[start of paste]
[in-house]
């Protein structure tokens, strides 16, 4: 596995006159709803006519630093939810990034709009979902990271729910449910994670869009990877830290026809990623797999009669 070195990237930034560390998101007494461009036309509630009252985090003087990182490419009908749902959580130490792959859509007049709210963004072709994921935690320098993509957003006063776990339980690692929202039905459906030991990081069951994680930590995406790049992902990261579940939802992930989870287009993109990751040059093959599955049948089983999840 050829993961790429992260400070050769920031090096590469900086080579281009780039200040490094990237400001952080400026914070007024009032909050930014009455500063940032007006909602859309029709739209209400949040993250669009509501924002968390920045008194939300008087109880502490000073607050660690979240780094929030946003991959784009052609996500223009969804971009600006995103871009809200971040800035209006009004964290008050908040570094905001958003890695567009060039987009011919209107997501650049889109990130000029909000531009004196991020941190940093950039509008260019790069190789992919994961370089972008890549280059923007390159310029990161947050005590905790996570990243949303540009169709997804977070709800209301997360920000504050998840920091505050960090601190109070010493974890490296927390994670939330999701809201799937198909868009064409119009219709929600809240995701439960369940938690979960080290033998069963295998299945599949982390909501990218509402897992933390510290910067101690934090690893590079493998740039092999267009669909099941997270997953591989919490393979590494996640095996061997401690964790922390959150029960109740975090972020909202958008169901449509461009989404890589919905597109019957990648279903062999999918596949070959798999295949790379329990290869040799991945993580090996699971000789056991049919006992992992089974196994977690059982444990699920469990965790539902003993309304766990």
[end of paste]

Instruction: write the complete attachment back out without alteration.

[in-house]
């Protein structure tokens, strides 16, 4: 596995006159709803006519630093939810990034709009979902990271729910449910994670869009990877830290026809990623797999009669 070195990237930034560390998101007494461009036309509630009252985090003087990182490419009908749902959580130490792959859509007049709210963004072709994921935690320098993509957003006063776990339980690692929202039905459906030991990081069951994680930590995406790049992902990261579940939802992930989870287009993109990751040059093959599955049948089983999840 050829993961790429992260400070050769920031090096590469900086080579281009780039200040490094990237400001952080400026914070007024009032909050930014009455500063940032007006909602859309029709739209209400949040993250669009509501924002968390920045008194939300008087109880502490000073607050660690979240780094929030946003991959784009052609996500223009969804971009600006995103871009809200971040800035209006009004964290008050908040570094905001958003890695567009060039987009011919209107997501650049889109990130000029909000531009004196991020941190940093950039509008260019790069190789992919994961370089972008890549280059923007390159310029990161947050005590905790996570990243949303540009169709997804977070709800209301997360920000504050998840920091505050960090601190109070010493974890490296927390994670939330999701809201799937198909868009064409119009219709929600809240995701439960369940938690979960080290033998069963295998299945599949982390909501990218509402897992933390510290910067101690934090690893590079493998740039092999267009669909099941997270997953591989919490393979590494996640095996061997401690964790922390959150029960109740975090972020909202958008169901449509461009989404890589919905597109019957990648279903062999999918596949070959798999295949790379329990290869040799991945993580090996699971000789056991049919006992992992089974196994977690059982444990699920469990965790539902003993309304766990």